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Chien De Pays Breed Description

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Breed Organization

United Kennel Club (UKC)

Native Country

Other Names
Nivernais Griffon, Griffon Nivernais

Life Expectancy
No Information Available

Litter Size
No Litter Information Available

Breed Group

General Description

The Griffon Nivernais is a medium sized dog, with a distinctive rough (shaggy) coat, long drop ears, and a long tail carried up and in a slight curve. The body is longer than most French hounds, and is constructed more for endurance than for speed. As a reconstructed breed, the breed standard goes into much more detail with regards to body proportions, structure, and coat than is usual for a working dog.

Color of the coat is grizzled in general appearance, light grey to boar grey. The coat is agouti, with each hair darker at the base than the tip. White hairs are scattered through the coat. Colors are fawn very slightly overlaid with black, sable overlaid with black (gris loup, wolf grey), and fawn overlaid with blue. There may be a small white spot on the chest.

Breed Standard

Head: Bony, fairly long, lightly boned but not small. Skull nearly flat. Slight stop. Straight nosebridge. Brow bones accentuated by bushy eyebrows. Beard on the chin. Very prominent nose.
Ears: Supple, moderately wide and long, slightly curled toward the tip.
Eyes: Preferably dark.
Body: Long. Neck fairly lightly boned, well-knit, without dewlap. Brisket not broad. Chest let down to elbow. Slight tuck-up. Level loin. Long back.
Tail: Not very long, carried in saber fashion, more tufted in the middle.
Hair: Long, thick, bushy, fairly strong, and hard. Neither woolly nor frizzy.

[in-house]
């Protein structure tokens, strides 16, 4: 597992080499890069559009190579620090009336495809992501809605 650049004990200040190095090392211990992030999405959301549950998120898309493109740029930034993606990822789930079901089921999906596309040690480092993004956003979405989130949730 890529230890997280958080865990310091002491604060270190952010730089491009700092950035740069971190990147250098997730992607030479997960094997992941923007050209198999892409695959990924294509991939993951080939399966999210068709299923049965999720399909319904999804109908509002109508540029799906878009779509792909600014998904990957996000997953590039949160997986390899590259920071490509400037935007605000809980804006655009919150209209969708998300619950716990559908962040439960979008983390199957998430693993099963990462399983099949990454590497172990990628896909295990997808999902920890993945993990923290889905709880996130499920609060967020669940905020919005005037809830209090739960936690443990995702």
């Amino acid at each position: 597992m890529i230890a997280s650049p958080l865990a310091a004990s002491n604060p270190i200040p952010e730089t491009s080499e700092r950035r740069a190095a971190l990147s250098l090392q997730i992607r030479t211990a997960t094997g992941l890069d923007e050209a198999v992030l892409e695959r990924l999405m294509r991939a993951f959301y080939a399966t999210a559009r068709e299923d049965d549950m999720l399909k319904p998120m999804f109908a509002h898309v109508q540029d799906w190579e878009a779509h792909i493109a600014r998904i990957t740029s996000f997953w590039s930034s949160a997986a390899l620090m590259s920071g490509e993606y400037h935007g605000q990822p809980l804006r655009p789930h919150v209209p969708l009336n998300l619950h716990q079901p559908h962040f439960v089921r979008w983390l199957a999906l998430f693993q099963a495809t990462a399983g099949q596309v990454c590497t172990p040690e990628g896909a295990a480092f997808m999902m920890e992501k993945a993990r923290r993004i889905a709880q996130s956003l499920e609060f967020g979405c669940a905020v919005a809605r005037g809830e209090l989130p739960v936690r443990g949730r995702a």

Coat: Preferably wolf grey or bluish-grey, boar grey, faded black, or salt and pepper, with tan markings on the cheeks, above the eyes, on the inner and lower legs, or fawn with a mixture of black and white hairs, creating a dark cast.
Size: Dog: 55 to 60 cm. (21.5-23.5 in).Bitch: 53 to 58 cm. (21-22.8 in).
Weight: Approx. 25kg (55 lb).


The Nivernais Griffon is one of the very old hound breeds used on wolves. His ancestors include the Chien Gris de Saint Louis, as well as Foxhounds and breeds from Auvergne, Vend e, and Bresse. Today's Nivernais Griffon was developed in the Morvan and Ni vre regions of France. A club for this breed was founded in 1925. After a critical period, the Nivernais Griffon has made a comeback and careful selection is improving the breed's structure, speed, and character.


This wolf tracker of old is still a hardy, independent, enthusiastic hunter. Although the breed is now calmer and faster, it is still just as robust. The Nivernais Griffon's superb nose and remarkable voice also explain why he is so popular with hunters. He can be affectionate and a good companion, but he needs a firm owner.

He needs space and lots of exercise, as well as frequent combing and brushing.


Hunting Dog, Pet.


A very hearty and robust breed.

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